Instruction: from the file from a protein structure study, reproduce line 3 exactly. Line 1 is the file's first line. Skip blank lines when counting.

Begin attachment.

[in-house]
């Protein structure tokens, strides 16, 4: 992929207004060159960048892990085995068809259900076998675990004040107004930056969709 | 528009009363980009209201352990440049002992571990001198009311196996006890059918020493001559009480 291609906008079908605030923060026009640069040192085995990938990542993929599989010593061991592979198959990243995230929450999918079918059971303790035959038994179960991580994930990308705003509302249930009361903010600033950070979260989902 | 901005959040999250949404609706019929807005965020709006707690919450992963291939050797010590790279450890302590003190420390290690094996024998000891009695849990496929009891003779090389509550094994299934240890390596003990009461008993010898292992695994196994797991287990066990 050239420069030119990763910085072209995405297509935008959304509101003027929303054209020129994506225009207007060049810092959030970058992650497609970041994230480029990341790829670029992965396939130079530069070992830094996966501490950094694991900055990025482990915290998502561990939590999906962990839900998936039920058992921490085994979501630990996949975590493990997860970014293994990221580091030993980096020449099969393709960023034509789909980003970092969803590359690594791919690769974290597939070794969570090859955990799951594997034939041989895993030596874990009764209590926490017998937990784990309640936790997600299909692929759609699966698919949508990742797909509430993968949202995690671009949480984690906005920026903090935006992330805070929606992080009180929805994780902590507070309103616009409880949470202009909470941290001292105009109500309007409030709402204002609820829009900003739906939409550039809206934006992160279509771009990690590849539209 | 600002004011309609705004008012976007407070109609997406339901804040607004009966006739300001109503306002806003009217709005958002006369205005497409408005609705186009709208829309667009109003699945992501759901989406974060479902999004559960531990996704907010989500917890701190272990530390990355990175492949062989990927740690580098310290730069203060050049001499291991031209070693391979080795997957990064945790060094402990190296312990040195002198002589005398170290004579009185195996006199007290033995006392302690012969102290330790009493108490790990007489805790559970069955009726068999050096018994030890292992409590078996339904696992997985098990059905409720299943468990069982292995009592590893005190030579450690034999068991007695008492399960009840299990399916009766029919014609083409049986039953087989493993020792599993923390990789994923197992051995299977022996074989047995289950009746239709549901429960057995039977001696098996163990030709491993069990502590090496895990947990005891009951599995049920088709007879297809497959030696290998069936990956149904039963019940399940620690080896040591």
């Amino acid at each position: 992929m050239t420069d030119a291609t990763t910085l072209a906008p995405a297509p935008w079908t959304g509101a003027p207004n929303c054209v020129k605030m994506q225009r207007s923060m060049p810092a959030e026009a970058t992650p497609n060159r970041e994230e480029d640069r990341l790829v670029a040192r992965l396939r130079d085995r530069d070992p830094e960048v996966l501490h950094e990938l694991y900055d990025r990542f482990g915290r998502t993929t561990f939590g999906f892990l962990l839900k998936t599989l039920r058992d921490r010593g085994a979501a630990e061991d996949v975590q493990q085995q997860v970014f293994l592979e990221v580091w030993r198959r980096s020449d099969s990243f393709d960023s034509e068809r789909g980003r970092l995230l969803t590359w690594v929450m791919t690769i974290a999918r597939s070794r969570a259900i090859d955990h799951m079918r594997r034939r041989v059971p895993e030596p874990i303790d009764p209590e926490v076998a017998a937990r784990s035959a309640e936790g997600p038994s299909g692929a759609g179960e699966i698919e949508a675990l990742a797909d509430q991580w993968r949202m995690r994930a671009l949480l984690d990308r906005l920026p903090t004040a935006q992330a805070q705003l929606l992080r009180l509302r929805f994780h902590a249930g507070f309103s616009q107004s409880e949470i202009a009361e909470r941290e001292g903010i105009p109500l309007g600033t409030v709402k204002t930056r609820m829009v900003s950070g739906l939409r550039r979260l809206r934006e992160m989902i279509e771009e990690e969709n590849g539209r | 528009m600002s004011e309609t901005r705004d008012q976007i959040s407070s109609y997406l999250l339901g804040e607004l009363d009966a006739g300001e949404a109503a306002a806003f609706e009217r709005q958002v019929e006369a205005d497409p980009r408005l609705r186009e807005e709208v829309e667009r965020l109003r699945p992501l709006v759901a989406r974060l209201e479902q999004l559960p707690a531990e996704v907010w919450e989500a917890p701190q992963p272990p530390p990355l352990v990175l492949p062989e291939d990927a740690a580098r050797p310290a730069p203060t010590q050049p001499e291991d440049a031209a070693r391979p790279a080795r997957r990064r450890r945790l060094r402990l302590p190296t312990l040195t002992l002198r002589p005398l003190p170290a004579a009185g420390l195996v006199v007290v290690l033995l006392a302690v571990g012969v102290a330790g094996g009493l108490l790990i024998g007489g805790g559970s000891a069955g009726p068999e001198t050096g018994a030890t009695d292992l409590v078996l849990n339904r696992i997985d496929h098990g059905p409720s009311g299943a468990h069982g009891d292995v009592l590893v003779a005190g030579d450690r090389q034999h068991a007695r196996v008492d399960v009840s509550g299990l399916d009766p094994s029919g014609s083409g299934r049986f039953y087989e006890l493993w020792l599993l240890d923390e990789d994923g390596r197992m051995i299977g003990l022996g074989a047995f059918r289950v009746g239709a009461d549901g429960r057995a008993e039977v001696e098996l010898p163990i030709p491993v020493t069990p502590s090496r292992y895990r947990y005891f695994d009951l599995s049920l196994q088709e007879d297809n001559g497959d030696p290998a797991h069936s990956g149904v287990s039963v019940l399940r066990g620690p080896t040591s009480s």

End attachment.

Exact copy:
């Amino acid at each position: 992929m050239t420069d030119a291609t990763t910085l072209a906008p995405a297509p935008w079908t959304g509101a003027p207004n929303c054209v020129k605030m994506q225009r207007s923060m060049p810092a959030e026009a970058t992650p497609n060159r970041e994230e480029d640069r990341l790829v670029a040192r992965l396939r130079d085995r530069d070992p830094e960048v996966l501490h950094e990938l694991y900055d990025r990542f482990g915290r998502t993929t561990f939590g999906f892990l962990l839900k998936t599989l039920r058992d921490r010593g085994a979501a630990e061991d996949v975590q493990q085995q997860v970014f293994l592979e990221v580091w030993r198959r980096s020449d099969s990243f393709d960023s034509e068809r789909g980003r970092l995230l969803t590359w690594v929450m791919t690769i974290a999918r597939s070794r969570a259900i090859d955990h799951m079918r594997r034939r041989v059971p895993e030596p874990i303790d009764p209590e926490v076998a017998a937990r784990s035959a309640e936790g997600p038994s299909g692929a759609g179960e699966i698919e949508a675990l990742a797909d509430q991580w993968r949202m995690r994930a671009l949480l984690d990308r906005l920026p903090t004040a935006q992330a805070q705003l929606l992080r009180l509302r929805f994780h902590a249930g507070f309103s616009q107004s409880e949470i202009a009361e909470r941290e001292g903010i105009p109500l309007g600033t409030v709402k204002t930056r609820m829009v900003s950070g739906l939409r550039r979260l809206r934006e992160m989902i279509e771009e990690e969709n590849g539209r | 528009m600002s004011e309609t901005r705004d008012q976007i959040s407070s109609y997406l999250l339901g804040e607004l009363d009966a006739g300001e949404a109503a306002a806003f609706e009217r709005q958002v019929e006369a205005d497409p980009r408005l609705r186009e807005e709208v829309e667009r965020l109003r699945p992501l709006v759901a989406r974060l209201e479902q999004l559960p707690a531990e996704v907010w919450e989500a917890p701190q992963p272990p530390p990355l352990v990175l492949p062989e291939d990927a740690a580098r050797p310290a730069p203060t010590q050049p001499e291991d440049a031209a070693r391979p790279a080795r997957r990064r450890r945790l060094r402990l302590p190296t312990l040195t002992l002198r002589p005398l003190p170290a004579a009185g420390l195996v006199v007290v290690l033995l006392a302690v571990g012969v102290a330790g094996g009493l108490l790990i024998g007489g805790g559970s000891a069955g009726p068999e001198t050096g018994a030890t009695d292992l409590v078996l849990n339904r696992i997985d496929h098990g059905p409720s009311g299943a468990h069982g009891d292995v009592l590893v003779a005190g030579d450690r090389q034999h068991a007695r196996v008492d399960v009840s509550g299990l399916d009766p094994s029919g014609s083409g299934r049986f039953y087989e006890l493993w020792l599993l240890d923390e990789d994923g390596r197992m051995i299977g003990l022996g074989a047995f059918r289950v009746g239709a009461d549901g429960r057995a008993e039977v001696e098996l010898p163990i030709p491993v020493t069990p502590s090496r292992y895990r947990y005891f695994d009951l599995s049920l196994q088709e007879d297809n001559g497959d030696p290998a797991h069936s990956g149904v287990s039963v019940l399940r066990g620690p080896t040591s009480s």